A romantic might even suggest their National Rugby team thrives on its own eccentricities, often forging a false air of security.
To illustrate, French coach Philippe Saint-Andre reasoned that fly half maverick Freddie Michalak, who arrived on Tuesday, would not be disadvantaged because he got used to jetlag when playing Super XV for the Sharks.
Quite clearly the adjustments required for all that extensive travel around the southern hemisphere back in 2011 have him primed for lift-off at Suncorp Stadium. Really?
Decisive irrationalism perhaps best portrays the whims and wherefores of French Rugby. For example, on my first Wallaby tour of France, nearly forty years ago, they replaced captain and scrum half Richard Astre after winning the First Test in Bordeaux.
In came Jacques Fouroux who was also installed as the new skipper and guess what? It worked! The French demolished Australia by 34-6 in a sublime display of awesome forward power and exquisite backline interplay.
That side incidentally went on to handsomely win the Grand Slam the following year spearheaded by the legendary backrow of Jean-Pierre Rives, Claude Skrela and Jean-Pierre Bastiat.
French legend Fouroux in action against Wales in 1974
Glorious uncertainty is the tried and tested imprimatur of French Rugby. In the inaugural 1987 Rugby World Cup, they were almost torpedoed out of the tournament in a pulsating Quarter Final against Fiji.
Indeed if Fijian fly half Severo Koraduadua had not dropped the ball cold in the final quarter, (he was holding it in one hand at the time with no-one within cooee and the line ahead) the Wallabies in all probability would have played the All Blacks in the Final at Eden Park two weeks later.
Instead they were confined to a losing Bronze Medal Playoff against Wales after unpredictable France went toe to toe with Alan Jones’ men in the Semi at downtown Concord Oval. Serge Blanco ultimately broke Aussie hearts with his thrilling last gasp try in the corner.
Serge Blanco and that try 1987
In 1989, the ABC dispatched me to cover the Wallaby tour of France and both Tests were televised live to Australia for the first time. The first up win in Strasbourg was epic. Rookie centre pairing of Tim Horan and Jason Little starred in a dominant performance.
As a consequence of that defeat, the majority of Les Bleus could easily have been sent packing across the German border to the Black Forest because they were suddenly surplus to requirements for the Second Test in Lille.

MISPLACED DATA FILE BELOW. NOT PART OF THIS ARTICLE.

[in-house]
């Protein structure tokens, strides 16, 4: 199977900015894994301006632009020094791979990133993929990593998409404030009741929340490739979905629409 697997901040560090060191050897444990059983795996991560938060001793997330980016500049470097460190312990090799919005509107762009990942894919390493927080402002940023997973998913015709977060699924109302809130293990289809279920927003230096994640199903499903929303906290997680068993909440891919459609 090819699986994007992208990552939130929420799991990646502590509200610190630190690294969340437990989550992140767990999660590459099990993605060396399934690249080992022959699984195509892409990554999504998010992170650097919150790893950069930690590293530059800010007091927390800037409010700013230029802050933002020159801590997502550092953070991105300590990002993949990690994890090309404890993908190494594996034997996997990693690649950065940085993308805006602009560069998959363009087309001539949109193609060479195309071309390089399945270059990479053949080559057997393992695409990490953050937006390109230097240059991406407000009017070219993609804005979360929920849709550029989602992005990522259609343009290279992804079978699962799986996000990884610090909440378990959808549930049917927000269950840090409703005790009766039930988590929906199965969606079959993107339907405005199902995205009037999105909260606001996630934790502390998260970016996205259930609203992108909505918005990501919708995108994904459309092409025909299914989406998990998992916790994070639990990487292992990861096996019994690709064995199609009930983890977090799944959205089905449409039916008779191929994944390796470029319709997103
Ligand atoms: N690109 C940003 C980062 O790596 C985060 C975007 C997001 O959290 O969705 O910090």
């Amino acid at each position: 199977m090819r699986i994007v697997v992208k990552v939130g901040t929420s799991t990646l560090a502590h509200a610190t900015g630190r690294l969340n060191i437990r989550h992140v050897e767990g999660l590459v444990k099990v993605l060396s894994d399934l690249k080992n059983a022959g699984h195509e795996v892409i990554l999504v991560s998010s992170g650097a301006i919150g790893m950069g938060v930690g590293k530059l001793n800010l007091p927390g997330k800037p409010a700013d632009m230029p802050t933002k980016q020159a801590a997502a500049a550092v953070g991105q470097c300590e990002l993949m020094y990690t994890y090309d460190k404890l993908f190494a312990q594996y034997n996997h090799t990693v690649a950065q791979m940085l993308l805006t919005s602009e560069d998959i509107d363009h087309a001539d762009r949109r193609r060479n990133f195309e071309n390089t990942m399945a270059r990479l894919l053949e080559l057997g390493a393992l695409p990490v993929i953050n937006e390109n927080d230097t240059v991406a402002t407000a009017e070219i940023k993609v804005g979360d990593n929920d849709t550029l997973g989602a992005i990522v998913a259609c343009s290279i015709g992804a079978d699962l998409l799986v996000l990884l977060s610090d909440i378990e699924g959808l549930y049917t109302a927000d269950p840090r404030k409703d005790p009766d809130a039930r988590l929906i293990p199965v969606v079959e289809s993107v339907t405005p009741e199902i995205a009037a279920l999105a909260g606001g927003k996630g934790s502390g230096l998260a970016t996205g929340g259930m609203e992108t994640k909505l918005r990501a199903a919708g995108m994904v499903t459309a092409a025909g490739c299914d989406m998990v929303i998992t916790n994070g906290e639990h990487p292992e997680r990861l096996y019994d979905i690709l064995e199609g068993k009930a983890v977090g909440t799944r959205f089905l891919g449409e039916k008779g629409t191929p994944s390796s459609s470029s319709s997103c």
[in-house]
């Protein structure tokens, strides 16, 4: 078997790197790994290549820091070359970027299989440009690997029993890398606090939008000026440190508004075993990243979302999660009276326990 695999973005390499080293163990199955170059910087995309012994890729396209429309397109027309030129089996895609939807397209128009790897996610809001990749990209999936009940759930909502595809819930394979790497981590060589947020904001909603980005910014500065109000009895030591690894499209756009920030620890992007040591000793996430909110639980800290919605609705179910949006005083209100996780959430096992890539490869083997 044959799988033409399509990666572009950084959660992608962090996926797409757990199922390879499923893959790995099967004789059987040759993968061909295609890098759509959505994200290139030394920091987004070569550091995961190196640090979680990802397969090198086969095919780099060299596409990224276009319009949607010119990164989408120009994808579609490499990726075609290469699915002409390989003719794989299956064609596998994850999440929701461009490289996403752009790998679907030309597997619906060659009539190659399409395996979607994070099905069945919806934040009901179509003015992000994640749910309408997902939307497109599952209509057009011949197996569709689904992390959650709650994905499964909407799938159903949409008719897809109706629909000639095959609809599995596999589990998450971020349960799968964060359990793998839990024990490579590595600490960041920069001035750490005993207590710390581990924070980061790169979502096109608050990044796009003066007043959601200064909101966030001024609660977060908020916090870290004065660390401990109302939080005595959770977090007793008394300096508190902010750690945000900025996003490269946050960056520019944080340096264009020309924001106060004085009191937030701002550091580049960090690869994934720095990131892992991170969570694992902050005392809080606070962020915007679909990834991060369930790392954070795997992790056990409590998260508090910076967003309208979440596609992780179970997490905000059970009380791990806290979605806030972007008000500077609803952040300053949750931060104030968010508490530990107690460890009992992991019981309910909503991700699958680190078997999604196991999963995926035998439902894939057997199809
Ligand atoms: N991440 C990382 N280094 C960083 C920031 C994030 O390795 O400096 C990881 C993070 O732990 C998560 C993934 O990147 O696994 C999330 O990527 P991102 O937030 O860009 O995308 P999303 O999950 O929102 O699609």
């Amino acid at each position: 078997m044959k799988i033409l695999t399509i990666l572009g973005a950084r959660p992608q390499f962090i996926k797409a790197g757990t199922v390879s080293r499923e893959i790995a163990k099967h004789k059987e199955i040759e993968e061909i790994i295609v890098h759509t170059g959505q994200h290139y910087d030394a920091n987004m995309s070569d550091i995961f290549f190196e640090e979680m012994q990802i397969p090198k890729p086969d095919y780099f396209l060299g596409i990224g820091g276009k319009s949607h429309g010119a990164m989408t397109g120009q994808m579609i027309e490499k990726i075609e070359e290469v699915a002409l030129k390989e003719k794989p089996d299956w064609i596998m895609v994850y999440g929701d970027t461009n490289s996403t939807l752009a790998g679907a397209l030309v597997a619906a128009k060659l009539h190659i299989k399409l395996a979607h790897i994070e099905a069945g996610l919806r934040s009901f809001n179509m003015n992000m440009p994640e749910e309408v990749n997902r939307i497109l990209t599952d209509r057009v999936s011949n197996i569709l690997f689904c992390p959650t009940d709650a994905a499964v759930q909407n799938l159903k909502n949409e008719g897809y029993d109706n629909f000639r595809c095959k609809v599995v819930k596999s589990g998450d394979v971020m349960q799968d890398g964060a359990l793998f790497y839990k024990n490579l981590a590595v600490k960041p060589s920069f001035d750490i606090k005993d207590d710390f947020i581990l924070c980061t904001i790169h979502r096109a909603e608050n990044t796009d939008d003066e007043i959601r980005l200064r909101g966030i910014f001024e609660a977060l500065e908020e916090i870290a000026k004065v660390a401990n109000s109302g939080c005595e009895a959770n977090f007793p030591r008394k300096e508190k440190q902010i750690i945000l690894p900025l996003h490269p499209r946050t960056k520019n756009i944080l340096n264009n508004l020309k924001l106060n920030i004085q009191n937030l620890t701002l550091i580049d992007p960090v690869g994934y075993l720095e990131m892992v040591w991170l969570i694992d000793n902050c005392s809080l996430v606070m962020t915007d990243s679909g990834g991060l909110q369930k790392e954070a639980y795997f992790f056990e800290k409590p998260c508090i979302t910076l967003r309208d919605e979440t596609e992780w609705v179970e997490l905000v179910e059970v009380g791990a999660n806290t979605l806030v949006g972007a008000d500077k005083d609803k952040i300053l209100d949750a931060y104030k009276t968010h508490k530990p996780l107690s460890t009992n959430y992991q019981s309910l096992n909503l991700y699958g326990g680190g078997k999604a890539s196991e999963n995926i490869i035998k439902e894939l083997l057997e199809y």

Incredibly, France made nine changes in a selection that was widely condemned by the international media. Who won? L’Equipe de France of course! To this day, I cannot believe Australia lost that game. Nor can the players!
French Rugby history is laced with epic and stoic performances against the odds. The triumphant tour of South Africa in the mid seventies, that stupendous last ditch ‘Try from the end of the earth’ at Eden Park to sink the All Blacks in 1994.
That surreal second half to K.O. NZ in the 1999 RWC Semi-Final at Twickenham. Same again in the Quarter Final of the 2007 RWC against the Men in Black with Thierry Dusautoir effecting more tackles than most of the Kiwi forwards combined.
New Zealand v France 1999
The lesson from all of the aforementioned detail is that we should never underestimate the French XV. That point certainly won’t be lost on Wallaby mentor Ewen McKenzie who played against them and coached at Stade Francais.
Michalak’s selection is a pointer to a more expansive game from the tourists. He is a superb creator when the pack goes forward.
There were signs of things to come in the Six Nations’ decider against Ireland as the backs were finally given licence to show their wares. And in youngsters Wesley Fofana and Gael Fickou, they already have their own Horan/Little combo.
New skipper Nicholas Mas is the only survivor from the RWC Final starting XV three years ago. That says something about the current instability of French Rugby but historically it also sends a warning to those who dismiss these Frenchmen.
The Wallabies should get home in a hard fought contest but expect some rust given the limited preparation. Stephen Moore is an inspired selection as skipper and will help this squad develop a more ruthless approach with greater self belief.
However if the Aussies do go one up in the series, don’t be surprised if France rolls out eight or nine changes for Melbourne. It is the French way - c’est la vie!
Gordon Bray is TEN Sport's chief rugby caller and will be joined by Wallaby legends Matt Burke and Stirling Mortlock for the live broadcast from 7.30pm Saturday AEST.